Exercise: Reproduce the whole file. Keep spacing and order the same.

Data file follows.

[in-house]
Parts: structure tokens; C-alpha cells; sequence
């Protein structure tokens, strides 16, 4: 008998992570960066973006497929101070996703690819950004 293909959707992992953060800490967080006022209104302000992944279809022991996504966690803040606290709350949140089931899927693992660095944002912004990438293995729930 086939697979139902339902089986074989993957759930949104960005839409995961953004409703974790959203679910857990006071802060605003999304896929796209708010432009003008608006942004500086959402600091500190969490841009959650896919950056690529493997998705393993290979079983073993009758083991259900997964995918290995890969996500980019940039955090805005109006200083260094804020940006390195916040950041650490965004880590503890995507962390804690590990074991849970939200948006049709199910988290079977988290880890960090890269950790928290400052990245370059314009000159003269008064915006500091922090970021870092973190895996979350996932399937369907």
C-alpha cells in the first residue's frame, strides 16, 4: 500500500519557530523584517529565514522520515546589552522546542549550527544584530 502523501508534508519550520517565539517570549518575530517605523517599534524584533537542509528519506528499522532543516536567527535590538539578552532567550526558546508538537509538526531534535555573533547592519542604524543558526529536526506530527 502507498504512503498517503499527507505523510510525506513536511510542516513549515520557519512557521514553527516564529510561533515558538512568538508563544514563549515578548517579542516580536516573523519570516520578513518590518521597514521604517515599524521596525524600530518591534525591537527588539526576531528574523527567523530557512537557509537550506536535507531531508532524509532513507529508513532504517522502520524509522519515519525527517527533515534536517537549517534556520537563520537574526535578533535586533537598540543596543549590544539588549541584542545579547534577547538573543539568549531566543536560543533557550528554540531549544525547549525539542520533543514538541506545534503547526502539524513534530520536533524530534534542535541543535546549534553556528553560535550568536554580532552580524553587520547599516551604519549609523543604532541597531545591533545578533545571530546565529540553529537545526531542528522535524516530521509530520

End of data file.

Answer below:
[in-house]
Parts: structure tokens; C-alpha cells; sequence
């Protein structure tokens, strides 16, 4: 008998992570960066973006497929101070996703690819950004 293909959707992992953060800490967080006022209104302000992944279809022991996504966690803040606290709350949140089931899927693992660095944002912004990438293995729930 086939697979139902339902089986074989993957759930949104960005839409995961953004409703974790959203679910857990006071802060605003999304896929796209708010432009003008608006942004500086959402600091500190969490841009959650896919950056690529493997998705393993290979079983073993009758083991259900997964995918290995890969996500980019940039955090805005109006200083260094804020940006390195916040950041650490965004880590503890995507962390804690590990074991849970939200948006049709199910988290079977988290880890960090890269950790928290400052990245370059314009000159003269008064915006500091922090970021870092973190895996979350996932399937369907």
C-alpha cells in the first residue's frame, strides 16, 4: 500500500519557530523584517529565514522520515546589552522546542549550527544584530 502523501508534508519550520517565539517570549518575530517605523517599534524584533537542509528519506528499522532543516536567527535590538539578552532567550526558546508538537509538526531534535555573533547592519542604524543558526529536526506530527 502507498504512503498517503499527507505523510510525506513536511510542516513549515520557519512557521514553527516564529510561533515558538512568538508563544514563549515578548517579542516580536516573523519570516520578513518590518521597514521604517515599524521596525524600530518591534525591537527588539526576531528574523527567523530557512537557509537550506536535507531531508532524509532513507529508513532504517522502520524509522519515519525527517527533515534536517537549517534556520537563520537574526535578533535586533537598540543596543549590544539588549541584542545579547534577547538573543539568549531566543536560543533557550528554540531549544525547549525539542520533543514538541506545534503547526502539524513534530520536533524530534534542535541543535546549534553556528553560535550568536554580532552580524553587520547599516551604519549609523543604532541597531545591533545578533545571530546565529540553529537545526531542528522535524516530521509530520